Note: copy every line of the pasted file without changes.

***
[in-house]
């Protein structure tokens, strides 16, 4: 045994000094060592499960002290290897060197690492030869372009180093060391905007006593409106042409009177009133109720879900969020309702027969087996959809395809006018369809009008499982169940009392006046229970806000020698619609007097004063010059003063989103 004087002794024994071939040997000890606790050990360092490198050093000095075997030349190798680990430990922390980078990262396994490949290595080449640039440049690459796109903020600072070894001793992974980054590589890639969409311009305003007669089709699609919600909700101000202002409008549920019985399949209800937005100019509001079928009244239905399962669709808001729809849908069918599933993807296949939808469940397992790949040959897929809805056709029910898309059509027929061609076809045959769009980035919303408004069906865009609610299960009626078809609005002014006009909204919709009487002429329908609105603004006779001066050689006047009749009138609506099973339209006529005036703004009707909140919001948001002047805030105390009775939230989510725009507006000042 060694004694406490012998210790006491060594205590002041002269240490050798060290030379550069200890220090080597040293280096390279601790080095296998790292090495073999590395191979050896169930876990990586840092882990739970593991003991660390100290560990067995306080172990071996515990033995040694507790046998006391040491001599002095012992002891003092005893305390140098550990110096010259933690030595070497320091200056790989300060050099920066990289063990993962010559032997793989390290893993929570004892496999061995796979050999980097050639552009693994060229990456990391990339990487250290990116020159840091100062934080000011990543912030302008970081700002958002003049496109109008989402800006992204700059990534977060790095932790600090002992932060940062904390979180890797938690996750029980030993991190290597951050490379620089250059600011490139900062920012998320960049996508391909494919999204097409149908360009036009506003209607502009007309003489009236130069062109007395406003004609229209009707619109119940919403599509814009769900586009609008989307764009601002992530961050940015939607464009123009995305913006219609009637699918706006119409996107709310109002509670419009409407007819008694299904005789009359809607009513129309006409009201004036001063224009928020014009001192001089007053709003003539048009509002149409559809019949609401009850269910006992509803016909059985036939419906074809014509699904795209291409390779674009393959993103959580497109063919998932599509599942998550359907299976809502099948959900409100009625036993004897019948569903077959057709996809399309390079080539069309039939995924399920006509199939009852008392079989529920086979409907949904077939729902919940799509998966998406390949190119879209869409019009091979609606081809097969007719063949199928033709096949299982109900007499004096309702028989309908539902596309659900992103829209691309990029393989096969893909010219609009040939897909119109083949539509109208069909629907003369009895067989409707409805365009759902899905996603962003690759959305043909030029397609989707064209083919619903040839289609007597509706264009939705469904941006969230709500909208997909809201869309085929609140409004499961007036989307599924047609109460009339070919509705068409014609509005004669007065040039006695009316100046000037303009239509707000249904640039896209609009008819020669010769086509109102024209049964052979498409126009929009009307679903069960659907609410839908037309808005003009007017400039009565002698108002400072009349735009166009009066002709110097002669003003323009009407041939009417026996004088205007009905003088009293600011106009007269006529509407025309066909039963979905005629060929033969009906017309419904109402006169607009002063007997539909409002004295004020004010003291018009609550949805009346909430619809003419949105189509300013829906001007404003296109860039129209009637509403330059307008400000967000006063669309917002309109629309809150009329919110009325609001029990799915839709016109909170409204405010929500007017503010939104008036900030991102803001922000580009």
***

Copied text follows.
[in-house]
């Protein structure tokens, strides 16, 4: 045994000094060592499960002290290897060197690492030869372009180093060391905007006593409106042409009177009133109720879900969020309702027969087996959809395809006018369809009008499982169940009392006046229970806000020698619609007097004063010059003063989103 004087002794024994071939040997000890606790050990360092490198050093000095075997030349190798680990430990922390980078990262396994490949290595080449640039440049690459796109903020600072070894001793992974980054590589890639969409311009305003007669089709699609919600909700101000202002409008549920019985399949209800937005100019509001079928009244239905399962669709808001729809849908069918599933993807296949939808469940397992790949040959897929809805056709029910898309059509027929061609076809045959769009980035919303408004069906865009609610299960009626078809609005002014006009909204919709009487002429329908609105603004006779001066050689006047009749009138609506099973339209006529005036703004009707909140919001948001002047805030105390009775939230989510725009507006000042 060694004694406490012998210790006491060594205590002041002269240490050798060290030379550069200890220090080597040293280096390279601790080095296998790292090495073999590395191979050896169930876990990586840092882990739970593991003991660390100290560990067995306080172990071996515990033995040694507790046998006391040491001599002095012992002891003092005893305390140098550990110096010259933690030595070497320091200056790989300060050099920066990289063990993962010559032997793989390290893993929570004892496999061995796979050999980097050639552009693994060229990456990391990339990487250290990116020159840091100062934080000011990543912030302008970081700002958002003049496109109008989402800006992204700059990534977060790095932790600090002992932060940062904390979180890797938690996750029980030993991190290597951050490379620089250059600011490139900062920012998320960049996508391909494919999204097409149908360009036009506003209607502009007309003489009236130069062109007395406003004609229209009707619109119940919403599509814009769900586009609008989307764009601002992530961050940015939607464009123009995305913006219609009637699918706006119409996107709310109002509670419009409407007819008694299904005789009359809607009513129309006409009201004036001063224009928020014009001192001089007053709003003539048009509002149409559809019949609401009850269910006992509803016909059985036939419906074809014509699904795209291409390779674009393959993103959580497109063919998932599509599942998550359907299976809502099948959900409100009625036993004897019948569903077959057709996809399309390079080539069309039939995924399920006509199939009852008392079989529920086979409907949904077939729902919940799509998966998406390949190119879209869409019009091979609606081809097969007719063949199928033709096949299982109900007499004096309702028989309908539902596309659900992103829209691309990029393989096969893909010219609009040939897909119109083949539509109208069909629907003369009895067989409707409805365009759902899905996603962003690759959305043909030029397609989707064209083919619903040839289609007597509706264009939705469904941006969230709500909208997909809201869309085929609140409004499961007036989307599924047609109460009339070919509705068409014609509005004669007065040039006695009316100046000037303009239509707000249904640039896209609009008819020669010769086509109102024209049964052979498409126009929009009307679903069960659907609410839908037309808005003009007017400039009565002698108002400072009349735009166009009066002709110097002669003003323009009407041939009417026996004088205007009905003088009293600011106009007269006529509407025309066909039963979905005629060929033969009906017309419904109402006169607009002063007997539909409002004295004020004010003291018009609550949805009346909430619809003419949105189509300013829906001007404003296109860039129209009637509403330059307008400000967000006063669309917002309109629309809150009329919110009325609001029990799915839709016109909170409204405010929500007017503010939104008036900030991102803001922000580009």